Wednesday, December 3, 2014

Reading Angelo: Art and the Goan

I have to confess that until recently I was not a great fan of Angelo da Fonseca, an artist who has been substantially feted in recent times. Indeed, mention his name and the project that spurred his work and I would experience more than mild irritation. A good amount of this response changed not too long ago after visiting the ongoing exhibition of his works held at the Xavier Centre of Historical Research (XCHR). This exhibition combines a large number of his works that were earlier exhibited in smaller groupings whose content was determined according to the Christian liturgical calendar. Thus where the contents of earlier exhibitions followed a Christmas or Lenten theme, this time round one saw the exhibition of a wider gamut of Fonseca’s works.
My earlier responses to Fonseca did not follow from a consideration of his work, but were largely a response to the project of inculturation he was committed to. Since even before the 1960s and the dramatic changes of the Vatican Council II, there had been a movement to depict Christ, his mother and the Saints in forms that were not restricted to Aryan stereotypes. There was a clamour in some sectors to depict the universal Christ in universal tones. People wanted to see Christ not merely as a blond blue eyed man, but in darker skin tones, outside of northern European locales. 

In itself this was not a bad idea. After all, Christ emerged from out of Palestine, the likelihood of his being blond and blue eyed are slim. The problem with the project of inculturation, however, was that in South Asia, this project became a project of brahmanising Christ. Christ and his story were depicted within forms that one can relate directly to brahmanical Hinduism. It is as if Christ lived within an entirely Hindu upper-caste milieu. Such a project has a number of problems, first it devalues the natal culture of many Christians. Born from the encounter of Europe with subcontinental South Asia, these Christians have internalised many European forms that have become local. Further, representing Christ in brahmanical forms perpetuates a casteism that is arguably not a part of the Christian message.

Viewing the art works on display at the XCHR my usual irritation was displaced by an amazement for the details I saw in Fonseca’s art. Take, for example, the little squiggle at the end of a line that he uses to represent the Holy Spirit in his representation of the Annunciation. Or the very realistic little lilies in another image.
It was obvious as one progressed along the exhibition that Fonseca was creating a style that drew as much from the European tradition, as well as from Mughal miniatures. Not all of his figures were brahmanical, rather the bearded and turbaned Saint Joseph often came across as Muslim, Mary, in a pheran and head scarf Kashmiri. This complexity is of course not surprising given his training under Abanindranath Tagore.

Even if one disliked the brahmanical references, one had to appreciate the clever way in which Fonseca interpreted these forms. For example, traditional European depictions of Saint Anne often have her seated while instructing her daughter Mary. Fonseca takes this form but instead uses the Shiva-Shakti model, where a miniature Shakti sits on the left thigh of Shiva. Brilliant!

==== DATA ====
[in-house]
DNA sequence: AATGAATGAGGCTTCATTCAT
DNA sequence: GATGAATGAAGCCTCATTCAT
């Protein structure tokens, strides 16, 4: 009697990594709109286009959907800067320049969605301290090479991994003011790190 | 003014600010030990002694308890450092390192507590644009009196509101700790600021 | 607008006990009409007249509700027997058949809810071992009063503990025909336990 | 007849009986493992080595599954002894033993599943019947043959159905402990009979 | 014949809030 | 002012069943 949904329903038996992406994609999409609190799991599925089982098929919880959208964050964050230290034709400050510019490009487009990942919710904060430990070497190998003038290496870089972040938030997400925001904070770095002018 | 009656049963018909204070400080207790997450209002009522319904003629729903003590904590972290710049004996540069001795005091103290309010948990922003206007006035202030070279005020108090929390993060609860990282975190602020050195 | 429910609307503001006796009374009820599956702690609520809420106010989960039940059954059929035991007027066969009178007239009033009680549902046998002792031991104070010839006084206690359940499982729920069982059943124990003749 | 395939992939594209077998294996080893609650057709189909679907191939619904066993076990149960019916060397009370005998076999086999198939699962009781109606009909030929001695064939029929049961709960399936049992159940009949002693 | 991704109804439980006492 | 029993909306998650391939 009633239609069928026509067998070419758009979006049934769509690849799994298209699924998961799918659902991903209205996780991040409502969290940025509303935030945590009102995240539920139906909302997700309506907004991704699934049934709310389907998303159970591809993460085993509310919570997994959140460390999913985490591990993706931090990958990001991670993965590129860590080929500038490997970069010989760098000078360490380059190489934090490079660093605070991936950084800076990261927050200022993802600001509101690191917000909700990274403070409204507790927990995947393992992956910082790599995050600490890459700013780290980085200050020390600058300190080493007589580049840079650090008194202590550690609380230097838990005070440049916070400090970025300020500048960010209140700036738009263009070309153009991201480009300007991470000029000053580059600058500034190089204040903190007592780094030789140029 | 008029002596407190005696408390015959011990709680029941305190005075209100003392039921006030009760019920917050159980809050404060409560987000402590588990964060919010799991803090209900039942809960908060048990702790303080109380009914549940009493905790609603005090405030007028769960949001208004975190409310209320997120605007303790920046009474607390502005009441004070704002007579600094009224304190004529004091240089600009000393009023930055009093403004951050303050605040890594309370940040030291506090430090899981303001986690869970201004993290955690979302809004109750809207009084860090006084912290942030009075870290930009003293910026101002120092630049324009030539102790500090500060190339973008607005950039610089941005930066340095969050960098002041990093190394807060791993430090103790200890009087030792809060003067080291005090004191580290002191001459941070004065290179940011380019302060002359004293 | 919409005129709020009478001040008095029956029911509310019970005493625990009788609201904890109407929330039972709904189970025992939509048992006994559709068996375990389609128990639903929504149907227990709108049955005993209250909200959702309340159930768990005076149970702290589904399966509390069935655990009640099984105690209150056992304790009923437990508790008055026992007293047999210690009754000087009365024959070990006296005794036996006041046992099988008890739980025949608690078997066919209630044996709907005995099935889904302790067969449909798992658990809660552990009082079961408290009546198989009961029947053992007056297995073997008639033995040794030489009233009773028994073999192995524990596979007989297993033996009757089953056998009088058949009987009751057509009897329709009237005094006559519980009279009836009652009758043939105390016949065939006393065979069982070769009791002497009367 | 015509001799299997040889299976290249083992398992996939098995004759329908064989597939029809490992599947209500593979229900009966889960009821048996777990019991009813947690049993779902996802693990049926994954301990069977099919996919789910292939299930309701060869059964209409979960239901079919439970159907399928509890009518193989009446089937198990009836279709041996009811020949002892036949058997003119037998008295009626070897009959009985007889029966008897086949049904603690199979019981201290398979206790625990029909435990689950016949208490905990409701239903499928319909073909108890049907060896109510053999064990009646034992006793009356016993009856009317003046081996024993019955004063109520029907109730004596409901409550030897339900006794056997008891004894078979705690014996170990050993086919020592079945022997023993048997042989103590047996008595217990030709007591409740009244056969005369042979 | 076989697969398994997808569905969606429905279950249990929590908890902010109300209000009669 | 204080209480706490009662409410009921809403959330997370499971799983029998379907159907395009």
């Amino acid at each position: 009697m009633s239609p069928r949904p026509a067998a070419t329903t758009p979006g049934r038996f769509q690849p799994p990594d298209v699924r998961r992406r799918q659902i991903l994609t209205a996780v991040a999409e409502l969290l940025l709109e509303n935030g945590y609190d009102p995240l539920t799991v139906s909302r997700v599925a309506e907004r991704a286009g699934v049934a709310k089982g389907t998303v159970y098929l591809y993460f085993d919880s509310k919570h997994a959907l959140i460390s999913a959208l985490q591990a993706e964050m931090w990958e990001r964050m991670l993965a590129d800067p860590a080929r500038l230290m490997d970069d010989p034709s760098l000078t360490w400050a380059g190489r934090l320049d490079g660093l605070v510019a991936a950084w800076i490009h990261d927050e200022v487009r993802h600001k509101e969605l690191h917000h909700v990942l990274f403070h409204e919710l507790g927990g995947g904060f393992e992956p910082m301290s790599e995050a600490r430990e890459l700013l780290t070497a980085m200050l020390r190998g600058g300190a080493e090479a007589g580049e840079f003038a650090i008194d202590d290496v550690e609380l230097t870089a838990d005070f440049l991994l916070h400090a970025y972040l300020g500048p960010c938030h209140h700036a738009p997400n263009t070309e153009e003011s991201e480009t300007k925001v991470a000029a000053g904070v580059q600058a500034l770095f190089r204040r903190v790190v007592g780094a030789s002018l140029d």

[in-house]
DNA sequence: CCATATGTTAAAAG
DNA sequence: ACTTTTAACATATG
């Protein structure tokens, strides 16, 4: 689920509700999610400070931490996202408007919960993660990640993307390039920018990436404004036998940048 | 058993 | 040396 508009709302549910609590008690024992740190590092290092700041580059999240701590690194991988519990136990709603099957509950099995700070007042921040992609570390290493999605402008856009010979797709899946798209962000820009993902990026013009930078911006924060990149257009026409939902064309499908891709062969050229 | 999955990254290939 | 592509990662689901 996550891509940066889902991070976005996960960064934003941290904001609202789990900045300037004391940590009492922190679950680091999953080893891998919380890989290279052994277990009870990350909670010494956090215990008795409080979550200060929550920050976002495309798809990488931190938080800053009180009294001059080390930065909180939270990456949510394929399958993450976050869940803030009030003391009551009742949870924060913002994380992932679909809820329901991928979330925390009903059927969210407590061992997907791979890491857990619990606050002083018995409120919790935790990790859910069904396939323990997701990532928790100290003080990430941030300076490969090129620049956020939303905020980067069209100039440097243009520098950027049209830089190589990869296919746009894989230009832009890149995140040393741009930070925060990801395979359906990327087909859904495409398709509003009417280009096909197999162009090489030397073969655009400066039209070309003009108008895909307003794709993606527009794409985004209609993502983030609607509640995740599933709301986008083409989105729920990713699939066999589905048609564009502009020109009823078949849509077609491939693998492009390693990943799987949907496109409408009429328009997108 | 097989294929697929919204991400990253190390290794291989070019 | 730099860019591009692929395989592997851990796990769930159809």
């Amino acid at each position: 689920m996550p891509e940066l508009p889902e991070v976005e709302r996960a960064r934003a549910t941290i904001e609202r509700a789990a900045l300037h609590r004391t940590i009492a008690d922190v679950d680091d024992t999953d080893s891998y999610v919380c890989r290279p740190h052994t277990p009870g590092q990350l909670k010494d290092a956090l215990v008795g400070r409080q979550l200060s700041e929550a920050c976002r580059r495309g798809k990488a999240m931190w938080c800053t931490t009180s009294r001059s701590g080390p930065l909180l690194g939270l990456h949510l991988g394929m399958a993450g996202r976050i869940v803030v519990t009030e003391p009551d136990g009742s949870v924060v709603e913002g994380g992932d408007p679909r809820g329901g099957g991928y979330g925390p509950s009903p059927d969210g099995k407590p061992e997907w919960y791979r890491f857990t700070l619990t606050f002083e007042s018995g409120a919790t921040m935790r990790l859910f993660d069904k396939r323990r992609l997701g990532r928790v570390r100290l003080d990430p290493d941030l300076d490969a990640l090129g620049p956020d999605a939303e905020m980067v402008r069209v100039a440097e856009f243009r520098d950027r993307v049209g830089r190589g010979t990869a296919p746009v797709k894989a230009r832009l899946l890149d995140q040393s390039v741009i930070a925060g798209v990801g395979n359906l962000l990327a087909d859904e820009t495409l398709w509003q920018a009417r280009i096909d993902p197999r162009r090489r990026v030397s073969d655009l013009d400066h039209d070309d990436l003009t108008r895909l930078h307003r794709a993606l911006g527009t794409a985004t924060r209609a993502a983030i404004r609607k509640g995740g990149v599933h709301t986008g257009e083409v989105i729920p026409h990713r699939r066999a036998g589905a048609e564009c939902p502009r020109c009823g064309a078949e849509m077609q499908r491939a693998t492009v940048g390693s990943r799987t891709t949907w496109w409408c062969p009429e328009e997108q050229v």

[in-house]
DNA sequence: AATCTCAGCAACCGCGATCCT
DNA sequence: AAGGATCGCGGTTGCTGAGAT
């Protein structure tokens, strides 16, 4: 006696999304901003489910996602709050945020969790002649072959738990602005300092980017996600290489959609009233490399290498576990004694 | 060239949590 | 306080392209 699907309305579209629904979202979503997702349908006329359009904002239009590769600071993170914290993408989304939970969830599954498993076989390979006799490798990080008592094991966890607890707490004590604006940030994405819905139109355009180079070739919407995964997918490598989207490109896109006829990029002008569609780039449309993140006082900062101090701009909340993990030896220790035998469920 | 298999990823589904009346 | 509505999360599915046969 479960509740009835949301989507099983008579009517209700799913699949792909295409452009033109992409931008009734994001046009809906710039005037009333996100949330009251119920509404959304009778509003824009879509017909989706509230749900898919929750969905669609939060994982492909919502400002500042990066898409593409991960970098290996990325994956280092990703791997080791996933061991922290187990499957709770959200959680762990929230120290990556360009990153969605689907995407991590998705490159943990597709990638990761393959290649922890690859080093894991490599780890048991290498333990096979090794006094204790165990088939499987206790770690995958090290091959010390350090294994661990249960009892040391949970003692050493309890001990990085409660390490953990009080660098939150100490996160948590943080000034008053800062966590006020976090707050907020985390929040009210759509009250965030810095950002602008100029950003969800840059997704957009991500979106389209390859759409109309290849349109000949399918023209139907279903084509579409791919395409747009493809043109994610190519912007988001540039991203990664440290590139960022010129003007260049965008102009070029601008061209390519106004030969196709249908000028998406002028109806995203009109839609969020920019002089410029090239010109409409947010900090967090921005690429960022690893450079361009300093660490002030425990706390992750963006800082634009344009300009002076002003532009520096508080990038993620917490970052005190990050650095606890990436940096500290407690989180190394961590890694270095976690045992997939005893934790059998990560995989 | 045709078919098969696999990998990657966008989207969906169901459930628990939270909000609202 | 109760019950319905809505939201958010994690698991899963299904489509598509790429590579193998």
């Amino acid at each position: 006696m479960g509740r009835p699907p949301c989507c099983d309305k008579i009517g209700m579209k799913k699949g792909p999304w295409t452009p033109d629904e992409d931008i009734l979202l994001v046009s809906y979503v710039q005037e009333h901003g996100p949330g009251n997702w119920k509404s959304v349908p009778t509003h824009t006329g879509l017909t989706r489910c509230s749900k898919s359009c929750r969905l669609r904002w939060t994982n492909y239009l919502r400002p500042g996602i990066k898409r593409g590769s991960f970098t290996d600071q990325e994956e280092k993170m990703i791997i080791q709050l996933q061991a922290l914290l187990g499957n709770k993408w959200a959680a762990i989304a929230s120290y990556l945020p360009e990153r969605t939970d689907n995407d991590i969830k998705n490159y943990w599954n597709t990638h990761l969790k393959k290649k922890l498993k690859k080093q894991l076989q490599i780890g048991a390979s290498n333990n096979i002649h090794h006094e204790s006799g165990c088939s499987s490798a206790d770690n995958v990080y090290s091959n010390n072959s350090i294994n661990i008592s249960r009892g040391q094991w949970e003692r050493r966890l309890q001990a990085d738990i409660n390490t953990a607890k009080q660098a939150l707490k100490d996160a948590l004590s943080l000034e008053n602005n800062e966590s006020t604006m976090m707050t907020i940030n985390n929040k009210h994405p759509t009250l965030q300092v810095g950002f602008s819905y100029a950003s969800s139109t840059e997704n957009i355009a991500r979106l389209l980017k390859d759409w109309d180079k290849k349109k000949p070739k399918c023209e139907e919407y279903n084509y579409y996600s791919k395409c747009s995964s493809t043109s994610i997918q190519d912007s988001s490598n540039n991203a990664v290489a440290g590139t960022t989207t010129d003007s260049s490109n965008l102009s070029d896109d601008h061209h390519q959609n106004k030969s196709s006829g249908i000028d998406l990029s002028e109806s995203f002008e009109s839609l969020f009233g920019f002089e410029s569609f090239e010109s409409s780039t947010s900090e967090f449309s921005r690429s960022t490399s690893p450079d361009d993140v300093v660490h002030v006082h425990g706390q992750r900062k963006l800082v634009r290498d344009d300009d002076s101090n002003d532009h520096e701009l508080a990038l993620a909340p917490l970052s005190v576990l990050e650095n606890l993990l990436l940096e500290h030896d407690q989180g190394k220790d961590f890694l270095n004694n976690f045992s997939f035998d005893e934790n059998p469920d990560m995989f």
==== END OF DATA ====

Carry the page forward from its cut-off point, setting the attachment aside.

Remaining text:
One of the problems with Indian nationalism is that it casts the woman as the bearer of the national image. Thus, she is expected to be demure, always in a sari, and her pallu draped decorously over her head. Some of this odious nationalism emerges in Fonseca’s art. The grief of Mary as she wails either at the foot of the cross, or with her dead son in her arms is a spectacular feature in Western art. None of this sort of anguish is visible in many of Fonseca’s depictions of Mary at the scene of and after the crucifixion. And it is not as if real south Asian women do not make dramatic, heart-rending spectacles of their grief. The nationalist image of the woman, even when suffering, is of a demure little thing. This is where one regrets Fonseca’s nationalist inspiration.

Despite the luxurious display of so many of his art works, the exhibition is a little disappointing because it fails to offer blurbs that could allow the viewer to gain a deeper appreciation of the art works, the little details that the uninitiated might miss. Never mind non-Christians, a good number of Catholics are unfamiliar with traditional iconography, and with Fonseca one has the bewildering mixture of multiple styles. One would have imagined blurbs to be essential.

Similarly, there is a little bank of photographic images of Fonseca, sometimes with family. These are left marooned in a sea of his art works, leaving us no way in which to engage with them. These images could have been the subject of an independent exhibition, or juxtaposed to demonstrate, as an artist friend pointed out to me, how the face of Fonseca’s Madonna’s often resembles that of his wife.

Regardless of these small shortcomings, The ‘Angelo da Fonseca RETROSPECTIVE’ is an exhibition worth visiting. What is heartening is that the XCHR also provides prints of some of Fonseca’s works available for purchase. One wishes this little initiative well because it bears the seed of great promise, allowing Fonseca’s images to be spread wider afield, entering homes as objects of veneration, supplementing the existing bank of Aryan Christs that rule the roost today.

The ‘Angelo da Fonseca RETROSPECTIVE’ will be available for public viewing at the Xavier Centre of Historical Research, Alto-Porvorim from 13 November 2014 to 12 January 2015. The Exhibition will be open from Monday to Friday from 10 am to 5 pm.

(A version of this post was first published in the O Heraldo on 14 Nov 2014)

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